Remembering St Albans D-Day veteran and Cold War radio operator

Len Davidge.

Len Davidge. - Credit: Davidge family

Tributes have been paid to a 96 year old D-Day veteran and holder of the Legion d’Honneur who lived in St Albans for almost half a century.

Leonard John Davidge, known as Len, was born in Eastbourne in 1924, but moved to St Albans as a small child.

His father worked in the city as a printer's compositor - perhaps even for the Herts Ad - and Len went to school locally.

When he left school he worked as a messenger for a printing company in St Albans, and when the Second World War broke out, Len was anxious to do his bit.


Len Davidge in 1943.

Len Davidge in 1943. - Credit: Davidge family

Upon reaching 18, and now living at St Albans with his parents and brother, he volunteered to join the Navy "until the end of the period of the present emergency".


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Following training at various Naval shore establishments he passed his exams at H M Signals School at Portsmouth to become an Ordinary Telegraphist.


LCG (L) 681 leaving Southampton Docks on 5 June 1944 to join the D-Day invasion fleet

Len’s boat LCG (L) 681 leaving Southampton Docks on 5 June 1944 to join the D-Day invasion fleet – Marines in khaki lining the rail. By kind permission of Imperial War Museum. - Credit: Imperial War Museum

Early on the morning of June 5 1944, Len was on board ‘Landing Craft Gun (Large) 681 (LCG (L)) departing its berth at Southampton Docks to join the massive D-Day invasion fleet gathering in the Channel south of the Isle of Wight. At 19 years of age, Len was the youngest crew member.

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Len’s boat and those around it came under fire from the Le Havre heavy gun battery. He requested smoke cover, which was provided by Marines in craft weaving in and out of the target vessels, burning oil. One of these Marines turned out to be a church mate of Len’s from St Albans, who hailed him across the water in the middle of the action!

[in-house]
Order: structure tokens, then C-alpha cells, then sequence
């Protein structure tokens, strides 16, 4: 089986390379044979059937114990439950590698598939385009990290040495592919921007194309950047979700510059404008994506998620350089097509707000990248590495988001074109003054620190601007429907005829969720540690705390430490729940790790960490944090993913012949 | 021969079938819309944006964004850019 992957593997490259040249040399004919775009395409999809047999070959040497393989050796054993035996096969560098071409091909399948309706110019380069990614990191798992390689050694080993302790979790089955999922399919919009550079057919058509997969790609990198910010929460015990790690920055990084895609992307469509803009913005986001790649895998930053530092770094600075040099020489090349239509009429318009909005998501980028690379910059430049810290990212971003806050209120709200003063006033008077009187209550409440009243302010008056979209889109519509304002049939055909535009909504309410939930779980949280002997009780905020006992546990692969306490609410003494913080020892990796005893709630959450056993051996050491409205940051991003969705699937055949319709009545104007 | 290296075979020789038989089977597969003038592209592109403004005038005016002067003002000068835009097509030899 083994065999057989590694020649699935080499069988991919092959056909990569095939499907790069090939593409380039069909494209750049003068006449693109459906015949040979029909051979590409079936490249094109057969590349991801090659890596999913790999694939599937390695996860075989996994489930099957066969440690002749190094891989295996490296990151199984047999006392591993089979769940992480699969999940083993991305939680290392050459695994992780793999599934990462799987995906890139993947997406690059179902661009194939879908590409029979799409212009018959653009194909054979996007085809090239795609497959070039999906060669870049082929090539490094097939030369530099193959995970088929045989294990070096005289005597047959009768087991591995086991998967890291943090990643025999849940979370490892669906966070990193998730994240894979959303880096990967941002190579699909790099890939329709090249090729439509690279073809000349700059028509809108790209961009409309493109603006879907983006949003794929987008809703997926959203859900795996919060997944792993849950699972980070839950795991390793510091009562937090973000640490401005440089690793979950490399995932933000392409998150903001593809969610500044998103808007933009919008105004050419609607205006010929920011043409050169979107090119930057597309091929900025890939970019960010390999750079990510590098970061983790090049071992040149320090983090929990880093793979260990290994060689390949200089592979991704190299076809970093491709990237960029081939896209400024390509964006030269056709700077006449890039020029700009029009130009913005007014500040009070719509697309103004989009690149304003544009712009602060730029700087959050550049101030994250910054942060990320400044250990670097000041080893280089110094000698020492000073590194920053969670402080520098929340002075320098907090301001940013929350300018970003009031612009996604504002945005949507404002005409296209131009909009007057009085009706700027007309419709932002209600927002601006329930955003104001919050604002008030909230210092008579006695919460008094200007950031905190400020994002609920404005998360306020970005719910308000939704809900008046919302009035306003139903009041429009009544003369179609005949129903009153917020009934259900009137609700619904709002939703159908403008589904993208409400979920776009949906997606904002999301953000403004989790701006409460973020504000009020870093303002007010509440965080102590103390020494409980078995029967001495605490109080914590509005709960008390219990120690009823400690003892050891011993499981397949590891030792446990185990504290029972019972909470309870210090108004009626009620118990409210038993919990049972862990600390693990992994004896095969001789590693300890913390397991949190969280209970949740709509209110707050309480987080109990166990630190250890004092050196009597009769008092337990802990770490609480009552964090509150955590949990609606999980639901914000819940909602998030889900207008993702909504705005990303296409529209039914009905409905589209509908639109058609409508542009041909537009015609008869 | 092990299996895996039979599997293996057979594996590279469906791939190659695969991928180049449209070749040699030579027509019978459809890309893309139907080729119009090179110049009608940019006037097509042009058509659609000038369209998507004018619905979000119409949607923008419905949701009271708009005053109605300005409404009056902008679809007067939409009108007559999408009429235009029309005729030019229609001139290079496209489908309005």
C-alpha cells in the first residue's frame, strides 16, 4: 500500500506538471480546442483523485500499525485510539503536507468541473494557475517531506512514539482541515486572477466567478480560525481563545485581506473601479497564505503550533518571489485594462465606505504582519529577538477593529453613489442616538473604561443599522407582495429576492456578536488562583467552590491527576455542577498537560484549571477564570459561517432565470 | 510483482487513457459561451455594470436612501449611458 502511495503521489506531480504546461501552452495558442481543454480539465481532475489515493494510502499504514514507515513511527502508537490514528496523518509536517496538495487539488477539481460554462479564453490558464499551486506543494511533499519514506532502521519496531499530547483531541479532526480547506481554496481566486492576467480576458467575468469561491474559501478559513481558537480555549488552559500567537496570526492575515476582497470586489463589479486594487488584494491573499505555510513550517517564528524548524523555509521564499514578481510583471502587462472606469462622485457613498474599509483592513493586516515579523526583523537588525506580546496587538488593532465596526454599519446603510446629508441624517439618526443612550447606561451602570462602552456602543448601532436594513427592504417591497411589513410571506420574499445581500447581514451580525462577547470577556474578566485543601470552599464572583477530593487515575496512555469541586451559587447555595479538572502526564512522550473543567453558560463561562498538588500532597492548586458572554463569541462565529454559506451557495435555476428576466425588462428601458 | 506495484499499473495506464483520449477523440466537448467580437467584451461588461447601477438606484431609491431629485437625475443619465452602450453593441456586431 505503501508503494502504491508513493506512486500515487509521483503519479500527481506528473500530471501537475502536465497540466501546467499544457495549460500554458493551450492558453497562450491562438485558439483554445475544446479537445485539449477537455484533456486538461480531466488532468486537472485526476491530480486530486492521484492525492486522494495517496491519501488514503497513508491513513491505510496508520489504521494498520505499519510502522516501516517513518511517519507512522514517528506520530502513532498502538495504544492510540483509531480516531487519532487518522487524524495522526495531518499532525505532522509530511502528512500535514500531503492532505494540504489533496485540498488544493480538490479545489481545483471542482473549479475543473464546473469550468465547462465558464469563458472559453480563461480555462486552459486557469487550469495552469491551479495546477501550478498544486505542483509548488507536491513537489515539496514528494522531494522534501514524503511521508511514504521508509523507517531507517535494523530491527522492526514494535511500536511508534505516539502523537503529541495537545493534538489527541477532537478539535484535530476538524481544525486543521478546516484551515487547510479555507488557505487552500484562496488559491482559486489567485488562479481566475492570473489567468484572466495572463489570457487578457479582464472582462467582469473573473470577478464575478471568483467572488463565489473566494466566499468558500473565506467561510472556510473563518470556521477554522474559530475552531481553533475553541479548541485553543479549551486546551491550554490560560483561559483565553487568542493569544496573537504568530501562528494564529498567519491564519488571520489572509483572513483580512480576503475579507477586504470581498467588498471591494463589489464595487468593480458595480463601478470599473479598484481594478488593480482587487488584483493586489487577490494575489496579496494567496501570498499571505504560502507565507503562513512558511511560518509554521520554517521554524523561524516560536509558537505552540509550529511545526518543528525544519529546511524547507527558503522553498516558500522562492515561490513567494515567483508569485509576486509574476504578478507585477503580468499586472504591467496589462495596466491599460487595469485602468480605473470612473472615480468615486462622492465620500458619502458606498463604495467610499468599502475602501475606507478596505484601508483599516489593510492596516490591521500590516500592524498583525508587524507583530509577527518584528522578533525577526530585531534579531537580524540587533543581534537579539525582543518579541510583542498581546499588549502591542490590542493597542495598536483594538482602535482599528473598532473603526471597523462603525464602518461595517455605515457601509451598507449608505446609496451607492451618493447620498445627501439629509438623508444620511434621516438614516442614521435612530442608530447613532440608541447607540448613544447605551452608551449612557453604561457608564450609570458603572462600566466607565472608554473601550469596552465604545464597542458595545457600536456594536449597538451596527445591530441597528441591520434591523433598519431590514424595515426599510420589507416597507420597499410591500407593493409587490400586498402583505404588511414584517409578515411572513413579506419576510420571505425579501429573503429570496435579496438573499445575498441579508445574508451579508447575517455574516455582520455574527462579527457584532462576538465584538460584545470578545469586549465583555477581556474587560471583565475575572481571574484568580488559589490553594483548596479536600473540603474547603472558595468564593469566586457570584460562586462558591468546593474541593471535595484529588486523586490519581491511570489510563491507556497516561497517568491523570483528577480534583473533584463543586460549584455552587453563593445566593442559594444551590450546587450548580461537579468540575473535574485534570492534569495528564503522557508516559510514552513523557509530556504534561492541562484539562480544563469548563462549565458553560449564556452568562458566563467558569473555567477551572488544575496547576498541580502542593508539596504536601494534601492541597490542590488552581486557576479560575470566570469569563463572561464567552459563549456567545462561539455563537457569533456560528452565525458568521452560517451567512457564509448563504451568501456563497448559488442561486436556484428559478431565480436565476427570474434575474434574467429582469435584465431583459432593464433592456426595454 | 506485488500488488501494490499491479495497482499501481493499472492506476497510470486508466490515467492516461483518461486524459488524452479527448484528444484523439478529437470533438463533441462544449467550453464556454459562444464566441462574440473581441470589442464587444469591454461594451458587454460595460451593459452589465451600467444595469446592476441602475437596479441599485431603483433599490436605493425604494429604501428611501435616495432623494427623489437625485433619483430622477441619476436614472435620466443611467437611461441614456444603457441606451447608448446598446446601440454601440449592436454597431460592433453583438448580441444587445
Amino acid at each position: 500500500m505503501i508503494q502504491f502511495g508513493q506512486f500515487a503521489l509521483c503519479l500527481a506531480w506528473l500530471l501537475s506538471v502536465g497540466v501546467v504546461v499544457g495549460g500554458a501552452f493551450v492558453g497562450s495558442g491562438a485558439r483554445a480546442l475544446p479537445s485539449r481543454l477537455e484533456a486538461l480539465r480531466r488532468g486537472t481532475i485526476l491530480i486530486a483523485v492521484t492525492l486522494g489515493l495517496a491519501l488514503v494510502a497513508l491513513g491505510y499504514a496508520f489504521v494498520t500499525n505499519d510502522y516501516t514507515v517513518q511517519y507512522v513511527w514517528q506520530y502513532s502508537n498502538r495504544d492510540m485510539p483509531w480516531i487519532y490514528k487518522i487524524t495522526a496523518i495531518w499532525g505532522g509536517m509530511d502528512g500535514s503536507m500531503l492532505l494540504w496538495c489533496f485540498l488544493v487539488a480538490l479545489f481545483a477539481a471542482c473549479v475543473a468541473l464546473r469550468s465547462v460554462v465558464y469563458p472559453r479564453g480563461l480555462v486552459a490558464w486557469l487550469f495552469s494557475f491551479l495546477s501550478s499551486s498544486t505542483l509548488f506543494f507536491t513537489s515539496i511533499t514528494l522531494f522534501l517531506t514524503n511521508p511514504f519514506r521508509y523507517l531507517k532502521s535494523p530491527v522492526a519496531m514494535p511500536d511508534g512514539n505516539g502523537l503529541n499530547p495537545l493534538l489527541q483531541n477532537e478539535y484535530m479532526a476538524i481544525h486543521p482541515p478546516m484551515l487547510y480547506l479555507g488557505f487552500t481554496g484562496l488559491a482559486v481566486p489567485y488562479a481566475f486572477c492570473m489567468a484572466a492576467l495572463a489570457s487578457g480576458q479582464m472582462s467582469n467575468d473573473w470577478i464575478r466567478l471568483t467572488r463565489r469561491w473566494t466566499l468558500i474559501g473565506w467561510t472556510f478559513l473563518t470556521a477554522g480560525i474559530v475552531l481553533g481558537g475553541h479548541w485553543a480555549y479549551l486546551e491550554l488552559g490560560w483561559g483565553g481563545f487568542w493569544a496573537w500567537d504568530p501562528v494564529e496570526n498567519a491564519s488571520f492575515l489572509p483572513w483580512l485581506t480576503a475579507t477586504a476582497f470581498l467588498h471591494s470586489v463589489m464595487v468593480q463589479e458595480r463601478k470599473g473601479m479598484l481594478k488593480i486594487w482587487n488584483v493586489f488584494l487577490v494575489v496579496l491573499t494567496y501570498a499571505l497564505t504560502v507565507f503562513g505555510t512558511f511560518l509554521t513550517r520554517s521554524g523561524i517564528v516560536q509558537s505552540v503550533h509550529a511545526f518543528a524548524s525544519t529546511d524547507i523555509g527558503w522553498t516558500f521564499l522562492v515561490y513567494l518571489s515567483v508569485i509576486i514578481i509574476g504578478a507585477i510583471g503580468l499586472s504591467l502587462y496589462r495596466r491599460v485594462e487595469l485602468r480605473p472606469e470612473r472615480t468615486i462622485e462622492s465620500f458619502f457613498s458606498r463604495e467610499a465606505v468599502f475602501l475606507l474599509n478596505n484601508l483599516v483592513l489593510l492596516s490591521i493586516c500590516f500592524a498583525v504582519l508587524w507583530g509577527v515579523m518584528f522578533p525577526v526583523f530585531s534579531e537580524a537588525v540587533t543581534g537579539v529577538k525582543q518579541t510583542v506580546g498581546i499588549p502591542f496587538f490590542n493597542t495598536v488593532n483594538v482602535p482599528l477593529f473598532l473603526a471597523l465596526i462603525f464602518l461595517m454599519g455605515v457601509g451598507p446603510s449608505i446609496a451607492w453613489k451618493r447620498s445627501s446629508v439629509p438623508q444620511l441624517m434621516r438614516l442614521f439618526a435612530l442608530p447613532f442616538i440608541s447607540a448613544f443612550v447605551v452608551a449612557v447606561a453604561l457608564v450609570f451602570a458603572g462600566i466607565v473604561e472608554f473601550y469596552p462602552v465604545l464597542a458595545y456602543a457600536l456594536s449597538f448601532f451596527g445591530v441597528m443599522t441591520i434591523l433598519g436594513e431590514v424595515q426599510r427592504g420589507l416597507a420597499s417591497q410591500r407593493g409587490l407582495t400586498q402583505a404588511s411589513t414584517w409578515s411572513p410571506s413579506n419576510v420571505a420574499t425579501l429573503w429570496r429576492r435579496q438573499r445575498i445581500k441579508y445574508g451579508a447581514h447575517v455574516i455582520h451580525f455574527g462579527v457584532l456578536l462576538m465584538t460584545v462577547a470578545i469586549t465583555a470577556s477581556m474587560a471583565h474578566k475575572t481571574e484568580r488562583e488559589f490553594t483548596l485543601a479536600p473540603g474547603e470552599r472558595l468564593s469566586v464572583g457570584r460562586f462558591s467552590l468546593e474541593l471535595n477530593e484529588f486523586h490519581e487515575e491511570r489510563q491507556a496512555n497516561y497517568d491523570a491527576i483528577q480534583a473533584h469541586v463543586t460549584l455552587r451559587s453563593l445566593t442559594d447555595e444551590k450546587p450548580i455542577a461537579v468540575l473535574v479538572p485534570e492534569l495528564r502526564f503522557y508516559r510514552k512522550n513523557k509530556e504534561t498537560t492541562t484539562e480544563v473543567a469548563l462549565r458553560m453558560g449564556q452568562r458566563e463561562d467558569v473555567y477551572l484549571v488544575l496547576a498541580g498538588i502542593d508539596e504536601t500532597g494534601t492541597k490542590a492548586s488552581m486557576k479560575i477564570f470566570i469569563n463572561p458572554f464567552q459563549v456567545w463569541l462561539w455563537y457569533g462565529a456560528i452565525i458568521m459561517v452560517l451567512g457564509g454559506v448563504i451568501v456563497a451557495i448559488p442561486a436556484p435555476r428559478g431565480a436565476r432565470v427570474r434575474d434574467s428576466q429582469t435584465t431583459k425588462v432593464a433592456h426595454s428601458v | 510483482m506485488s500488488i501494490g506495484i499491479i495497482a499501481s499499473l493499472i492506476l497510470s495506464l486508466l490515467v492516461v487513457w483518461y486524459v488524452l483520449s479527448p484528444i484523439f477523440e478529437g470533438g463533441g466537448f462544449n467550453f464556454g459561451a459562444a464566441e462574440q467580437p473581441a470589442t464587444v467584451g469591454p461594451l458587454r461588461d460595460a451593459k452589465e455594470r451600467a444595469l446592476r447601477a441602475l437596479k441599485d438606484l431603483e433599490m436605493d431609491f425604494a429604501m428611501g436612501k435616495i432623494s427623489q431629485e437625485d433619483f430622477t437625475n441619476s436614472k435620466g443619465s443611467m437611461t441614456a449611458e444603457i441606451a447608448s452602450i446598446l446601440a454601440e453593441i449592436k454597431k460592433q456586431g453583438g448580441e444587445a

Part of the D-Day invasion fleet

Part of the D-Day invasion fleet. By kind permission of Imperial War Museum - Credit: Imperial War Museum

The campaign kept Len’s boat off the French coast for three months, providing support as required for the invasion along much of the length of the Normandy beaches, following which he moved towards the Far East in preparation for the Allies’ planned Japanese invasion, but only got as far as Singapore before the Americans dropped the first atomic bombs on Hiroshima and Nagasaki.


The Normandy beach under attack during the D-Day landings.

The Normandy beach under attack during the D-Day landings. By kind permission of Imperial War Museum - Credit: Imperial War Museum

He returned to St Albans at the war's end, but his old employer refused to re-hire him, having left them ‘in the lurch’ by volunteering to serve King and country!

The Cold War was on us, and Len’s Navy training and experience was to lead him into the job which lasted until his retirement. The Government was recruiting ex-GPO and services personnel with radio experience to man a network of ‘Listening Stations’ across the country to keep an ear on what Russia was up to.

Len was engaged as a radio operator at Woodcock Hill, Sandridge, St Albans. This had been a World War II ‘Y station’ intercepting enemy and ‘diplomatic’ radio traffic and locating the source of German transmissions. He started in the employment of the Foreign Office, then the Home Office and finally GCHQ.

Len’s work was always a bit of an enigma to family and friends. He was very close about his job, and it was going to stay that way as he had signed the Official Secrets Act. This stance did not change even in the face of numerous well publicised revelations from some in much more exalted positions. 

He met and married the love of his life Beryl Clamp at Dagnall Street Baptist Church, in 1949, where they were members. Their two daughters arrived in their time living at St Albans. Len then moved to the GCHQ outpost at Flowerdown, Winchester - another World War II ‘Y’ station - where he was to stay until its closure and his early retirement.

He died from natural causes whilst out walking near his Winchester home on Sunday 27December 27 and a service celebrating his life was held at the Charlton Park Crematorium, near Andover, on January 26.

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